27 August 2011

Bali - Sanctuaries and Temples

After our previous day out we booked the same driver to take us to a couple of other places closer to Ubud later that week.  We decided to spend the morning at an elephant sanctuary called The Elephant Safari at Taro close to Ubud.  In our guidebook this was described as a place where the elephants that had been used in Sumatra for logging had been retired to after the use of elephants for this purpose was stopped. 

The journey there again reminded me of the vast difference between the landscape of Bali in comparison to Singapore.  We passed through several villages and towns with chickens and dogs running up and down the roads, small side streets and locals selling all manner of things from roadside stalls and shops.  Several stalls were selling petrol in vodka bottles but sadly I did not manage to get a photo.  On the way we made a brief stop at a place in Denpasar that prints batik patterned clothing and other items and sells these.  It was interesting to watch them at work and then to view the finished items.  Batik printing is a very common technique used in Indonesia as well as many other parts of Asia and batik patterned objects are readily available to buy.

As we continued on our way I had my first sight of paddy fields as well.  Having only ever seen these fields on TV I really was excited to see them for real, fields or any crops are not seen in Singapore and whilst obviously there are no paddy fields in the UK I miss that kind of open space.  We passed several fields with cows in as well, again a rare sight for me these days.  Truly wonderful scenery and I'd definitely like to see more of the island to see more of it.

Views above and below from our lunch stop across the paddy fields

When we arrived at the sanctuary we had already decided that we did not want to go on an elelphant ride.  We thought though that we would be able to see the elephants regardless.  Unfortunately though it quickly became apparent that if you did not go on a ride it was either a case of being lucky that you arrived as the elephants were coming back from one ride in the jungle before heading off on another.  Or else having to wait for them to return in order to briefly see them.  There were unfortunately no elephants that you could just see regardless of whether you wanted to go on the ride or not.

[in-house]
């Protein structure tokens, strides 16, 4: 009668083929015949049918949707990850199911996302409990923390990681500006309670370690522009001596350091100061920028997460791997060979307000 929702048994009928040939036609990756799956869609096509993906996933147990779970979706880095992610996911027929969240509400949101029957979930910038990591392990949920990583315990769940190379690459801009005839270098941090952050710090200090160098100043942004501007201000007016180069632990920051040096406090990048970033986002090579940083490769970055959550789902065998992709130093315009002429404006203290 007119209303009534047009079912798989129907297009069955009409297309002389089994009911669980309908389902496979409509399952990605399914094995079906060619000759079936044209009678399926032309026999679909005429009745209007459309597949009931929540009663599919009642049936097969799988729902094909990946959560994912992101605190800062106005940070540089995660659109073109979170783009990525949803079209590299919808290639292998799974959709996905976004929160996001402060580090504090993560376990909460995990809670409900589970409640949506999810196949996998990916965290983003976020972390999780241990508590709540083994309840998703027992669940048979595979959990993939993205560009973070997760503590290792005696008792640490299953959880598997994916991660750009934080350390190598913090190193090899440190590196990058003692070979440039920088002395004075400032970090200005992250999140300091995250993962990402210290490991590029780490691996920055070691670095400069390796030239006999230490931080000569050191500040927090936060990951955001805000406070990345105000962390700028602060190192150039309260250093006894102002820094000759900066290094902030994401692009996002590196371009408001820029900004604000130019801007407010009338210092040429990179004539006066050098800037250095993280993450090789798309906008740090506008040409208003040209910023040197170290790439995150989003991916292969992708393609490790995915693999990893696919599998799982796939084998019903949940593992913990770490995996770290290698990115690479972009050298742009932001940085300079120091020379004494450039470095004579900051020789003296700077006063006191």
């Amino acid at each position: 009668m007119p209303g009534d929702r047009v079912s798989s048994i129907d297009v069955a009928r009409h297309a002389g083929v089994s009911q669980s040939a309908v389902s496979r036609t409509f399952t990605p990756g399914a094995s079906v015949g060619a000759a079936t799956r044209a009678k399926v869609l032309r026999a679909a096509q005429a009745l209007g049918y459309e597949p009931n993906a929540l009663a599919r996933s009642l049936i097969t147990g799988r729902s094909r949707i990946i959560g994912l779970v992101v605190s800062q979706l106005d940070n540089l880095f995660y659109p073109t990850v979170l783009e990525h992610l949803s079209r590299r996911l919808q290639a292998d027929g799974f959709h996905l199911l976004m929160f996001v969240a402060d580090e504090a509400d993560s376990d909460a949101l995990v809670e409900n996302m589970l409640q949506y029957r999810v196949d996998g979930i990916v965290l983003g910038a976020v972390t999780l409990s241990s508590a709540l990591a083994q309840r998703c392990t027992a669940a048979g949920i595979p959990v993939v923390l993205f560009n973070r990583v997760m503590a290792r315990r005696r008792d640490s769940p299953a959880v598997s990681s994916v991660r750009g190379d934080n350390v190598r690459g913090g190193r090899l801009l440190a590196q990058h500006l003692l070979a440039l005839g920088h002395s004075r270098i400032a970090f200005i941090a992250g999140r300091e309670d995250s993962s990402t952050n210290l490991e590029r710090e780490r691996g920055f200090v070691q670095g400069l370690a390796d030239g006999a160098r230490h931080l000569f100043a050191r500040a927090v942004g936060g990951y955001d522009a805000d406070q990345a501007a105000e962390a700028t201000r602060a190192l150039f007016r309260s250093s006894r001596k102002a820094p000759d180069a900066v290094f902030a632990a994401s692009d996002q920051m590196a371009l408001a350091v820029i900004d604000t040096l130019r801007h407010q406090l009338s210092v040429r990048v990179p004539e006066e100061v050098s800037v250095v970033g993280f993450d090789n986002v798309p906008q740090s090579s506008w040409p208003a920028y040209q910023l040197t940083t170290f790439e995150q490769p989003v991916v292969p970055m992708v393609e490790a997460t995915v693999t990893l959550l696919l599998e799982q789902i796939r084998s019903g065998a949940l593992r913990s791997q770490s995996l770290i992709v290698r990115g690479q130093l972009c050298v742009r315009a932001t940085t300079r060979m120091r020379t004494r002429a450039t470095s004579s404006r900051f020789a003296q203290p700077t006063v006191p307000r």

Monkeys at the Sacred Monkey Forest Sanctuary

The sanctuary did have some other animals, a few monkeys and some birds but they were in enclosures that, in my opinion, were far too small for them and with nothing in them to keep them entertained and stimulated.  Whilst the elephants all looked well cared for it was a shame there was nothing there for people who did not want to or could not go on an actual elephant ride.

Other than this and the other few animals there was not much else to see at the sanctuary.  As a consequence once we'd seen the elephants (briefly) before they disappeared into the jungle to begin another ride and we'd wandered around we were ready to leave.  It was an expensive disappointment.  

Thankfully the rest of our day was far more enjoyable.  Ahead of our afternoon we stopped at a restaurant near Ubud which sadly I did not take note of the name (more fool me).  The food was good with a varied selection of dishes, but the real delight were the views across the paddy fields.  The back of the restaurant literally opened right out on to the fields with barely anything separating us from them.  It was clearly a popular stop for the drivers of the tourists as the restaurant was fairly busy but I can understand why it would be with views like that.